Two Deep Breaths: The Zuihitsu
By Caitlin Dwyer
I’ve been reading a lot about the attention crisis. You know, that people these days can’t focus on anything? That we’re too used to flipping through social media at speed? That we can’t read deeply any more, that doomscrolling the pandemic has made our minds flighty and flickering?
On one hand, I too bemoan my lack of focus. For me it’s not just being in front of a screen; it’s the everyday horror of the news, the isolation caused by coronavirus, the general sense that everything we know and rely on can evaporate overnight. All these things contribute to a feeling of skimming the surface, constantly multitasking without ever going deeper.
On the other hand, I don’t think inattention is anything new. The human mind loves to flit around and get distracted. I find some comfort in poetry because poets allow their minds to lead them. What they notice shows up on the page. If those observations are weird, disconnected, or distracted, so what? Poems track the action of someone thinking, and to me, thinking is super interesting.
Kimiko Hahn, a contemporary poet, adapted an old Japanese form of essay called the zuihitsu into her poetry in her 2006 book The Narrow Road to the Interior. She was searching for a poetic form that had “a sense of disorder.” The zuihitsu was originally an essay style “consisting of brief essays on random topics” Hahn quotes in her book, but she says that zuihitsu nowadays feel closer to poetry. The zuihitsu Hahn writes are loose, random, and beautiful.
“Wellfleet, Midsummer” is such a random assortment of thoughts. I immediately notice how much space and time each section covers. In the first, she’s sitting in a chair in midsummer heat. In the second, dozing in the grass. In the third, inside a cabin looking at pine trees. They are written at different times and places, and then clustered together on the page. It’s very disorienting—on purpose.
When you put the random fragments together, they tell a story: the recently divorced speaker is on a vacation at the seaside with a new love. She’s also mourning her mother’s death. We can kind of figure out that she’s feeling sad about those big changes, but also hopeful. Still, the way this poem moves feels like a kind of delightfully attentive inattention, what the poet Ross Gay calls “fleeting intense attentions.” In other words, Hahn pays attention to one thing really intensely, but very briefly, and then moves on. She doesn’t feel compelled to make connections or tie it up in a bow. This writing is just a record of what she sees, feels, and notices while at this place (Wellfleet) and time (midsummer 2000).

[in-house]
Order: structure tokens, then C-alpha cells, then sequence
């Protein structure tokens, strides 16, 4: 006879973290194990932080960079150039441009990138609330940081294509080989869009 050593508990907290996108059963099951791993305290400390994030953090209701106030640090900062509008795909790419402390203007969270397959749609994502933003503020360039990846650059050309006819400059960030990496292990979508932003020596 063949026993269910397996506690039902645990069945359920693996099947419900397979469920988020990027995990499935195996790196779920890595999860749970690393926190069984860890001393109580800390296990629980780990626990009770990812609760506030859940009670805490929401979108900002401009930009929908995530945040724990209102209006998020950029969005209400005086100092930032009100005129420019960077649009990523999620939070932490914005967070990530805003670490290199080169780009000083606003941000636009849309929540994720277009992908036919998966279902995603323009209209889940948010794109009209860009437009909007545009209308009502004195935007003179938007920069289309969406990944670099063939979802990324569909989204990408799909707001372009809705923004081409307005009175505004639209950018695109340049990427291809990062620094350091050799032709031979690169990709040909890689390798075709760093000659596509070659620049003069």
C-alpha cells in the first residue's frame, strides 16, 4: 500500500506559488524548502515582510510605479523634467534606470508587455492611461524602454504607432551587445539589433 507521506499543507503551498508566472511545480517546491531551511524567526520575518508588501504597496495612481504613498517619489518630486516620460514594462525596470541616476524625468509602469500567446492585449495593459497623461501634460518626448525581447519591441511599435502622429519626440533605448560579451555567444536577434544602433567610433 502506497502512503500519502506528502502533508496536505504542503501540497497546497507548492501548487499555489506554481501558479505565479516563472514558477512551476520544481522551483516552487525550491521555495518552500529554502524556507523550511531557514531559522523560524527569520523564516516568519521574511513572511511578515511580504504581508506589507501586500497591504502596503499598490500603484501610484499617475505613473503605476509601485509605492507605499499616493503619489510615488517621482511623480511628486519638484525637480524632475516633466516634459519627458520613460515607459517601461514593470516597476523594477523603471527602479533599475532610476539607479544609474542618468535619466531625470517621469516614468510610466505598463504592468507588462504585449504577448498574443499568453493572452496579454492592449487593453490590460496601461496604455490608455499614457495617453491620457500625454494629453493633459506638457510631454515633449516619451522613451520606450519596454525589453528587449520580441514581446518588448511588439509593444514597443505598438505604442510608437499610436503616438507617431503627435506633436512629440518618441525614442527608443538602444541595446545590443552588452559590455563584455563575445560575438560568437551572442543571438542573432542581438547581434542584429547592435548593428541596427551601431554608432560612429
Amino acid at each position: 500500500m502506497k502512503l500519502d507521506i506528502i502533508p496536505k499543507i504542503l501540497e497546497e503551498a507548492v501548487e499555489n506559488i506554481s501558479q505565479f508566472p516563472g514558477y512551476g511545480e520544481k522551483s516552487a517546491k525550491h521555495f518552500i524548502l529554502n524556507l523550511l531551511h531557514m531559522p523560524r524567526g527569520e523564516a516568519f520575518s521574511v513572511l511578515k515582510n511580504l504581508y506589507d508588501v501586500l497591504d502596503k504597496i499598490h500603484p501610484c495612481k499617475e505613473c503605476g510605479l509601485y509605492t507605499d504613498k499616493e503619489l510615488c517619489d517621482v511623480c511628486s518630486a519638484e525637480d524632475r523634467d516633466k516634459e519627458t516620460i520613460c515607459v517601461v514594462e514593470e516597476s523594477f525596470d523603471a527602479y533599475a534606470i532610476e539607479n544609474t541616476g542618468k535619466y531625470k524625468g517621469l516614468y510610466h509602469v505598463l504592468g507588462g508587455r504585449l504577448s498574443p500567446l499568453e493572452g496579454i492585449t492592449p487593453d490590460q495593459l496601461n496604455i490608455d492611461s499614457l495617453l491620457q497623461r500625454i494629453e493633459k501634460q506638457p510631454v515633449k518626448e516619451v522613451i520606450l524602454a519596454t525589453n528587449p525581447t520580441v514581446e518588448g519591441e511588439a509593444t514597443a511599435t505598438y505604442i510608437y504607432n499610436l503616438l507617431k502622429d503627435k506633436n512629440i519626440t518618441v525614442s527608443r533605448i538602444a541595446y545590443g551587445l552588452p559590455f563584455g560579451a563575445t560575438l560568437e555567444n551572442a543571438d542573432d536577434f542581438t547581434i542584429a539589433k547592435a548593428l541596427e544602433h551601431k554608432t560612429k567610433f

Is it a series of diary entries? Is it a poem? Who knows? In a pandemic, when our minds and bodies are scattered and sore, the zuihitsu form feels like an invitation to embrace the chaos.
So here’s an invitation for you! If you like this style and are a PCC student, join me for a free creative writing workshop this week: Keeping a Pandemic Diary. Observing the world is part of what makes life interesting, especially in a time of isolation and crisis. Learn about how the Japanese zuihitsu form can be used to keep a diary of your observations, and practice writing a pandemic diary of your own. March 10, 7:00 – 8:30 pm, on Zoom.
In midsummer heat when I cannot sit in one chair for more than a few moments, like Shikishi, I feel sad for no reason.
Dozing in the grass, I wish I had paid attention to my mother: I
cannot distinguish one birdcall from another.
In the room overlooking pine, I stop thinking of Mother’s death and
think of my lover’s hands only to recall Mother brushing knots
from my hair.
Far from the former husband, this rain-soaked marsh is where I
know a downpour will last. And the lover’s breadth.
From my bedroom, branches of pine are white, blanketed with
ancient lichen. If we are as fortunate.
On the third day of rain—nature from indoors is without a scent,
even ozone. All—excepting his humidity.
At low tide this marsh pools around the road, the vein from the
illicit cottage to the unfeeling world.
It is the heart-that-is-afraid-to-be-heard, this bridge over the salt
marsh at high tide. Still—it is passable—
He picks up a box turtle in the middle of the road. He’s fifty-two
but believes it will bring childhood back in a box.
The tide pulls out and the grasses simmer alive in the twilight. If my
heart were only this marsh!
From grasses fretting with oysters and crabs, the mud stutters and I
can tell you wait for another dusk to ask me. And I am not
At low tide the water empties below the service road and the mud
twitches with seven kinds of crab. Now you can leave but won’t.
At dawn, wading in the bay’s shallows, I am pinched by something
sharp—I still feel beside myself.
Do not think of the past for the moment—except for the tree my daughter
planted from a lemon seed when her grandmother was living.
Insect cries cannot compete with his single-finger touch-typing. Or
perhaps, this midmorning, it’s my hearing.
Where have the geese gone? I wonder this in the corona of my lover’s
sleep—as Princess Shikishi wondered the same from her vestal
He cares for my so much he buys a slice of mudpie then scolds me
for eating it. It is early summer! So what!
In the tidal pool a half dozen hermit crabs scuffle over an empty
shell which the largest wins but cannot fit into. That.
Kimiko Hahn is the author of ten books of poems. She also writes for film and the visual arts. Honors include a Guggenheim Fellowship, PEN/Voelcker Award, Shelley Memorial Prize, a Lila Wallace-Reader’s Digest Writers’ Award as well as fellowships from the National Endowment for the Arts and the N.Y. Foundation for the Arts. She is a distinguished professor in the MFA Program in Creative Writing & Literary Translation at Queens College, The City University of New York.